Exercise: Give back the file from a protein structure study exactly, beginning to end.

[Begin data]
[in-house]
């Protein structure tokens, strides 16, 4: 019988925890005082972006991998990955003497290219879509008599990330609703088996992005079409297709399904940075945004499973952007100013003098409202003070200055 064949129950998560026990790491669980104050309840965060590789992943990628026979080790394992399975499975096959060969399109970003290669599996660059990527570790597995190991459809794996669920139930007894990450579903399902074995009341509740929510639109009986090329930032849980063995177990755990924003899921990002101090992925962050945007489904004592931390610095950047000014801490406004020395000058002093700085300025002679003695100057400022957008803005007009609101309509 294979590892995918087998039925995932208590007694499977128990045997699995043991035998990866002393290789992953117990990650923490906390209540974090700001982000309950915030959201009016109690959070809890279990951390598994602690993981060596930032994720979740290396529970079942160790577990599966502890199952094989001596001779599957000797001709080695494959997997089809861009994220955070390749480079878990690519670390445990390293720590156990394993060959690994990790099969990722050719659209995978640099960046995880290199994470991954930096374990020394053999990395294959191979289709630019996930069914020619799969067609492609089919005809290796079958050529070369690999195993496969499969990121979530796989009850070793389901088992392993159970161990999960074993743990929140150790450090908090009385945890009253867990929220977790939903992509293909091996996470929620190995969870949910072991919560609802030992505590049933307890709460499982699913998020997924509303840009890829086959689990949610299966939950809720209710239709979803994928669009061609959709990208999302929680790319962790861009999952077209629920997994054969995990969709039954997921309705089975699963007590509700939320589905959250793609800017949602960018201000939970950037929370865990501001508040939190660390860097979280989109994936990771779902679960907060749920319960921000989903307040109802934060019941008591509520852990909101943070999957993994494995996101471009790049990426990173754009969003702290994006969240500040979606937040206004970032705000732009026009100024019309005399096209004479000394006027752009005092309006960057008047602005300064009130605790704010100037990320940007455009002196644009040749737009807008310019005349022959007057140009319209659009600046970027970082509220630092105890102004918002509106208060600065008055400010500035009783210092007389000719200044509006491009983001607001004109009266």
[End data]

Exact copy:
[in-house]
């Protein structure tokens, strides 16, 4: 019988925890005082972006991998990955003497290219879509008599990330609703088996992005079409297709399904940075945004499973952007100013003098409202003070200055 064949129950998560026990790491669980104050309840965060590789992943990628026979080790394992399975499975096959060969399109970003290669599996660059990527570790597995190991459809794996669920139930007894990450579903399902074995009341509740929510639109009986090329930032849980063995177990755990924003899921990002101090992925962050945007489904004592931390610095950047000014801490406004020395000058002093700085300025002679003695100057400022957008803005007009609101309509 294979590892995918087998039925995932208590007694499977128990045997699995043991035998990866002393290789992953117990990650923490906390209540974090700001982000309950915030959201009016109690959070809890279990951390598994602690993981060596930032994720979740290396529970079942160790577990599966502890199952094989001596001779599957000797001709080695494959997997089809861009994220955070390749480079878990690519670390445990390293720590156990394993060959690994990790099969990722050719659209995978640099960046995880290199994470991954930096374990020394053999990395294959191979289709630019996930069914020619799969067609492609089919005809290796079958050529070369690999195993496969499969990121979530796989009850070793389901088992392993159970161990999960074993743990929140150790450090908090009385945890009253867990929220977790939903992509293909091996996470929620190995969870949910072991919560609802030992505590049933307890709460499982699913998020997924509303840009890829086959689990949610299966939950809720209710239709979803994928669009061609959709990208999302929680790319962790861009999952077209629920997994054969995990969709039954997921309705089975699963007590509700939320589905959250793609800017949602960018201000939970950037929370865990501001508040939190660390860097979280989109994936990771779902679960907060749920319960921000989903307040109802934060019941008591509520852990909101943070999957993994494995996101471009790049990426990173754009969003702290994006969240500040979606937040206004970032705000732009026009100024019309005399096209004479000394006027752009005092309006960057008047602005300064009130605790704010100037990320940007455009002196644009040749737009807008310019005349022959007057140009319209659009600046970027970082509220630092105890102004918002509106208060600065008055400010500035009783210092007389000719200044509006491009983001607001004109009266």